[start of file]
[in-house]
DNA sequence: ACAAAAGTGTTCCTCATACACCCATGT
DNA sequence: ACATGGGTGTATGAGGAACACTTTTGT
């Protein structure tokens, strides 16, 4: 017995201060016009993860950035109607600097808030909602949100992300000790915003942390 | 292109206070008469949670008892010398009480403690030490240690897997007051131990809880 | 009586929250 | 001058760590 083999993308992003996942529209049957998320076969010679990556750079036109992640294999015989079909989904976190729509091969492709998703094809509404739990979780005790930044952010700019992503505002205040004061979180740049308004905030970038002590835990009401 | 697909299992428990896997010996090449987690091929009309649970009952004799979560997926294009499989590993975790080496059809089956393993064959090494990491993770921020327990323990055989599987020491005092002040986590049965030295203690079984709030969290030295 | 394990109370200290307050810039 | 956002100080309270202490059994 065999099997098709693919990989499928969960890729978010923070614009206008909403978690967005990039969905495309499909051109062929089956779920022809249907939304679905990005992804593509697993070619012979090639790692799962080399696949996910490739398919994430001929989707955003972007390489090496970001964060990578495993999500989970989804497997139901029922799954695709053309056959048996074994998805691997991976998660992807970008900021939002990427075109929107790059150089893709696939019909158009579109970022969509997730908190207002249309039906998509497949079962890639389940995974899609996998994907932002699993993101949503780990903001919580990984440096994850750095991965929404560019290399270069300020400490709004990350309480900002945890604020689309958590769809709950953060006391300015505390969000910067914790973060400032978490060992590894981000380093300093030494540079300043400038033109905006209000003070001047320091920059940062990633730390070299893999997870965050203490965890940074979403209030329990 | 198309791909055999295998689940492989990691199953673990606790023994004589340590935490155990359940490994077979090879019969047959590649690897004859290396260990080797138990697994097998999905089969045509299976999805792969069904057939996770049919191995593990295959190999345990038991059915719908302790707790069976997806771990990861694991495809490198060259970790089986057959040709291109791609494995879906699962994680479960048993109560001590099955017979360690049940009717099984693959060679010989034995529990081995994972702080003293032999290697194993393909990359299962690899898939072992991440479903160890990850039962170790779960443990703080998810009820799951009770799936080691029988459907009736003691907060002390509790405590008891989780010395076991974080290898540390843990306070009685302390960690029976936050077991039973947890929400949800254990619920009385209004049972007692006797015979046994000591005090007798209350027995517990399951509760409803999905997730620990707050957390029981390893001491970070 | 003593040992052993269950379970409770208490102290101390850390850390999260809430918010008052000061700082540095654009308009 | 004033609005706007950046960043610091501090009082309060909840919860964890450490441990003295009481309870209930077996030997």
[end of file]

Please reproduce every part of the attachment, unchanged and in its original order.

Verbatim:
[in-house]
DNA sequence: ACAAAAGTGTTCCTCATACACCCATGT
DNA sequence: ACATGGGTGTATGAGGAACACTTTTGT
């Protein structure tokens, strides 16, 4: 017995201060016009993860950035109607600097808030909602949100992300000790915003942390 | 292109206070008469949670008892010398009480403690030490240690897997007051131990809880 | 009586929250 | 001058760590 083999993308992003996942529209049957998320076969010679990556750079036109992640294999015989079909989904976190729509091969492709998703094809509404739990979780005790930044952010700019992503505002205040004061979180740049308004905030970038002590835990009401 | 697909299992428990896997010996090449987690091929009309649970009952004799979560997926294009499989590993975790080496059809089956393993064959090494990491993770921020327990323990055989599987020491005092002040986590049965030295203690079984709030969290030295 | 394990109370200290307050810039 | 956002100080309270202490059994 065999099997098709693919990989499928969960890729978010923070614009206008909403978690967005990039969905495309499909051109062929089956779920022809249907939304679905990005992804593509697993070619012979090639790692799962080399696949996910490739398919994430001929989707955003972007390489090496970001964060990578495993999500989970989804497997139901029922799954695709053309056959048996074994998805691997991976998660992807970008900021939002990427075109929107790059150089893709696939019909158009579109970022969509997730908190207002249309039906998509497949079962890639389940995974899609996998994907932002699993993101949503780990903001919580990984440096994850750095991965929404560019290399270069300020400490709004990350309480900002945890604020689309958590769809709950953060006391300015505390969000910067914790973060400032978490060992590894981000380093300093030494540079300043400038033109905006209000003070001047320091920059940062990633730390070299893999997870965050203490965890940074979403209030329990 | 198309791909055999295998689940492989990691199953673990606790023994004589340590935490155990359940490994077979090879019969047959590649690897004859290396260990080797138990697994097998999905089969045509299976999805792969069904057939996770049919191995593990295959190999345990038991059915719908302790707790069976997806771990990861694991495809490198060259970790089986057959040709291109791609494995879906699962994680479960048993109560001590099955017979360690049940009717099984693959060679010989034995529990081995994972702080003293032999290697194993393909990359299962690899898939072992991440479903160890990850039962170790779960443990703080998810009820799951009770799936080691029988459907009736003691907060002390509790405590008891989780010395076991974080290898540390843990306070009685302390960690029976936050077991039973947890929400949800254990619920009385209004049972007692006797015979046994000591005090007798209350027995517990399951509760409803999905997730620990707050957390029981390893001491970070 | 003593040992052993269950379970409770208490102290101390850390850390999260809430918010008052000061700082540095654009308009 | 004033609005706007950046960043610091501090009082309060909840919860964890450490441990003295009481309870209930077996030997």